• Walls may not be exactly straight and will be blocky
  • We’re going to experiment with the gmapping package (see reference)
  • Simulated robot in simulated space
  • Collect sensor data in a bag
  • Then generate a map from it
Phase 1: Simulated Robot
  • As we are working with a simulated robot (not a physical one) we need a simulator
  • Gazebo is the app that both creates a complete simulation and renders it graphically
  • The simulation includes both a simulated robot and simulated obstacles
  • The simulated robot generates all the topics that are needed
  • It has a simulated lidar which will generate /scan topics
  • It has a simulated base and wheels which will respond to /cmd_vel topics
  • And the simulated base also generates /odom topics
  • The obstacales are simulated so that they bounce the simulated lidar
  • And they also are solid so that the simulated robot will not drive ‘through’ them!
Lab instructions: Launch and capture data in a bag
  • Launch Gazebo simulator with a basic Turtlebot3 World
NB In my experience, Gazebo will not run properly on a VM. You must be running on native Ubuntu
$ roslaunch turtlebot3_gazebo turtlebot3_stage_3.launch
Lab Instruction: Save all the messages
  • We are going to save all the topics published by the simulated robot. plus a timestamp
  • With that we will be able to run other nodes and algorithms against the exact same experience
  • If we ran the simulation over and over again, it would be different and not a good baseline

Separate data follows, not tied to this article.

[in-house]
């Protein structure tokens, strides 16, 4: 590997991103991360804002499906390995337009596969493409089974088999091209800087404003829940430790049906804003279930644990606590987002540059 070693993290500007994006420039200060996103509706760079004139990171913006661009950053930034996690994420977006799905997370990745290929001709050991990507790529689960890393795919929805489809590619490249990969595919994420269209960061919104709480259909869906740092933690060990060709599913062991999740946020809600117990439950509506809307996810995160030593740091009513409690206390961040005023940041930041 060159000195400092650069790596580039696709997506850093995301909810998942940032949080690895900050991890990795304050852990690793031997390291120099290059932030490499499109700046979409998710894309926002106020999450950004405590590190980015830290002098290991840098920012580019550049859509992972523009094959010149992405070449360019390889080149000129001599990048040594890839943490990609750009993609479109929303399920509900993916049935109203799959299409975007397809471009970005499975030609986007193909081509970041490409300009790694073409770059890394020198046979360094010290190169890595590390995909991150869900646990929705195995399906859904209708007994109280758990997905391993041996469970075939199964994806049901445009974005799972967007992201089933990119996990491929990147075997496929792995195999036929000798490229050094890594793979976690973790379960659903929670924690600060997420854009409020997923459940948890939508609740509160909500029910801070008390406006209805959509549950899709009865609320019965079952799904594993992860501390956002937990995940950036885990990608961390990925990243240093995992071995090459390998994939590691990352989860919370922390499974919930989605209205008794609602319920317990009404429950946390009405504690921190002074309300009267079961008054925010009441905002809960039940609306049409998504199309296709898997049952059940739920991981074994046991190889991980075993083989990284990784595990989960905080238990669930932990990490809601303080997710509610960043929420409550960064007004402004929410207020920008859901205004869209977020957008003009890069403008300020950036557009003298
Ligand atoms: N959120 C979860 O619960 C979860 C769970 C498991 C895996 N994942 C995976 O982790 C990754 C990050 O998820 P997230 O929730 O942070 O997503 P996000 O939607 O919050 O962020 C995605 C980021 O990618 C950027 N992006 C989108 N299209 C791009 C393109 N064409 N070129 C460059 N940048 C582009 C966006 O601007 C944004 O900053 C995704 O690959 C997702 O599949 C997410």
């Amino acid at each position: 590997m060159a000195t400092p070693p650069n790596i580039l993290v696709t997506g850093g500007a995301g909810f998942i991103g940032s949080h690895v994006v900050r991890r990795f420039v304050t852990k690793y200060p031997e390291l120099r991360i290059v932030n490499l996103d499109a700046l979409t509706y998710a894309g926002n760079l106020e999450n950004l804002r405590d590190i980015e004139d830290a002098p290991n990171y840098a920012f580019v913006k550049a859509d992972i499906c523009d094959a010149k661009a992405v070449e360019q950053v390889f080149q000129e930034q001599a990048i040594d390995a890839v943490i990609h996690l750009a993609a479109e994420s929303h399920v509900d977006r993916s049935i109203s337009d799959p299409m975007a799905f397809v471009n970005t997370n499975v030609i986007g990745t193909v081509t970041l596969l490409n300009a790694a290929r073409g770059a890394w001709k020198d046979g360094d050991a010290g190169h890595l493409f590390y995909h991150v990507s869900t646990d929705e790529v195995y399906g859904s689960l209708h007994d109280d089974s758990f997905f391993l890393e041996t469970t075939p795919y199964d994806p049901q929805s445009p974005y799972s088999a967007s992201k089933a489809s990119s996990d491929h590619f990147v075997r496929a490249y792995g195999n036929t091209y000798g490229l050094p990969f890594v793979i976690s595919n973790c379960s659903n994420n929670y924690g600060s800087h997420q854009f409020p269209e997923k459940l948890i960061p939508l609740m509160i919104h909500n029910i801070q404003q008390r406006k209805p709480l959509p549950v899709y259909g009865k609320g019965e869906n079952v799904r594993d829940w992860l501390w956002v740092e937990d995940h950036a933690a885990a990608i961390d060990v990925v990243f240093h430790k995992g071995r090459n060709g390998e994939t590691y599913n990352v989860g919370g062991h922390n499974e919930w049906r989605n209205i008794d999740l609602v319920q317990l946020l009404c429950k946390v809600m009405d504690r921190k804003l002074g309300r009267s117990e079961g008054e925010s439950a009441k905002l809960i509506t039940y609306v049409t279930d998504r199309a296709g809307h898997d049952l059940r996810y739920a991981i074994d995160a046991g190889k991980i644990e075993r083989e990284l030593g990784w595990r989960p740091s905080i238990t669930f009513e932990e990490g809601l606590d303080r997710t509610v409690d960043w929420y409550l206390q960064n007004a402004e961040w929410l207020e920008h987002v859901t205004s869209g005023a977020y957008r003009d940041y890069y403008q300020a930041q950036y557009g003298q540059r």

• We use rosbag to save all /odom, /tf and /scan messages
  • We don’t need to save /cmd_vel (why?)
$ rosbag record -O data.bag /scan /tf /odom
Lab instructions: Teleop through the space
  • Help the robot ‘see’ the whole space
  • As long as we are recording a rosbag and the simulation (gazebo) is running, all messages are saved
  • Use teleop to visit enough of the space so that all surfaces to be mapped are within unobstructed view
  • Exit with ^c
$ roslaunch turtlebot3_teleop turtlebot3_teleop_key.launch
Lab Instruction: Save and inspect the rosbag
  • Once you are satisfied you have visited the whole space
  • Click ^c to stop saving topics to the bag and close the file
  • Inspect the file and see if it looks reasoble
$ rosbag info data.bag

Introduction to SLAM using the saved map

Lab Instruction: Use collected data to run SLAM and build a map
  • We run the (one of several) map making modules, gmapping
  • The map making module conceptually is monitoring the messages and figuring out a map of the space
  • In our case, the messages are being generated by “playing” the bag
  • What about ‘time’? Instead of the wallclock, ROS will now get time from the bag too
  • So there are three steps:
    1. Run roscore
    2. Change the time source to the simulation
    3. Run the map maker package
    4. Play the messages that we recorded before
NB Check that you've killed all ROS-related processes.
$ roscore
$ rosparam set use_sim_time true
$ roslaunch turtlebot3_slam turtlebot3_slam.launch slam_methods:=gmapping
$ rosbag play --clock data.bag
Lab Instruction: Save and look at the map
  • Once the rosbag has been fully played, you should see the constructed map
  • The map is still just in memory
  • If you ^c gmapping right now, the map would be lost
  • We will do the following steps:
    1. Save the map using map_server
    2. Stop mapping by quitting slam_gmapping
    3. use_sim_time -> false
    4. Serve up the newly created map with map_server
    5. Inspect the map with rviz.
    6. Important: once in rviz you need to app a Map pane, and set the map topic to /maps
$ rosrun map_server map_saver -f stage3
$ rosparam set use_sim_time false
$ rosrun map_server map_server stage3.yaml
$ rosrun rviz rviz

Summary and Conclusion

  • Used slam_gmapping package to create a map of a simulated world
  • We only touched on the “art” of tuning the map to get the most useful map for our purposes
  • On the Gmapping Wiki Page